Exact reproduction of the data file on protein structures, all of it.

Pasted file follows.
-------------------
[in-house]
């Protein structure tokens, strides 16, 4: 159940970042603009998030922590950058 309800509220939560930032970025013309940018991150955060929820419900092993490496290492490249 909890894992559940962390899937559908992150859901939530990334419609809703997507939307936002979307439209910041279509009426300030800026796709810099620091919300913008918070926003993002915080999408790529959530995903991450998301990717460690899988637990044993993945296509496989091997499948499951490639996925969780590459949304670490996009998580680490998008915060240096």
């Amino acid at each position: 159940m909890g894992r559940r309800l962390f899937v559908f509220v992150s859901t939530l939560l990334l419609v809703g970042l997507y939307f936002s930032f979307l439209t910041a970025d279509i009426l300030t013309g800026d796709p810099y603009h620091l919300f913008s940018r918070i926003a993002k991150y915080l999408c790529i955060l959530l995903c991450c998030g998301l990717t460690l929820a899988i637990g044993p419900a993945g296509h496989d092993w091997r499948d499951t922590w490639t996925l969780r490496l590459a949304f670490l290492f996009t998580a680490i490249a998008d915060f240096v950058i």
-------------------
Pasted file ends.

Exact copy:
[in-house]
């Protein structure tokens, strides 16, 4: 159940970042603009998030922590950058 309800509220939560930032970025013309940018991150955060929820419900092993490496290492490249 909890894992559940962390899937559908992150859901939530990334419609809703997507939307936002979307439209910041279509009426300030800026796709810099620091919300913008918070926003993002915080999408790529959530995903991450998301990717460690899988637990044993993945296509496989091997499948499951490639996925969780590459949304670490996009998580680490998008915060240096």
């Amino acid at each position: 159940m909890g894992r559940r309800l962390f899937v559908f509220v992150s859901t939530l939560l990334l419609v809703g970042l997507y939307f936002s930032f979307l439209t910041a970025d279509i009426l300030t013309g800026d796709p810099y603009h620091l919300f913008s940018r918070i926003a993002k991150y915080l999408c790529i955060l959530l995903c991450c998030g998301l990717t460690l929820a899988i637990g044993p419900a993945g296509h496989d092993w091997r499948d499951t922590w490639t996925l969780r490496l590459a949304f670490l290492f996009t998580a680490i490249a998008d915060f240096v950058i």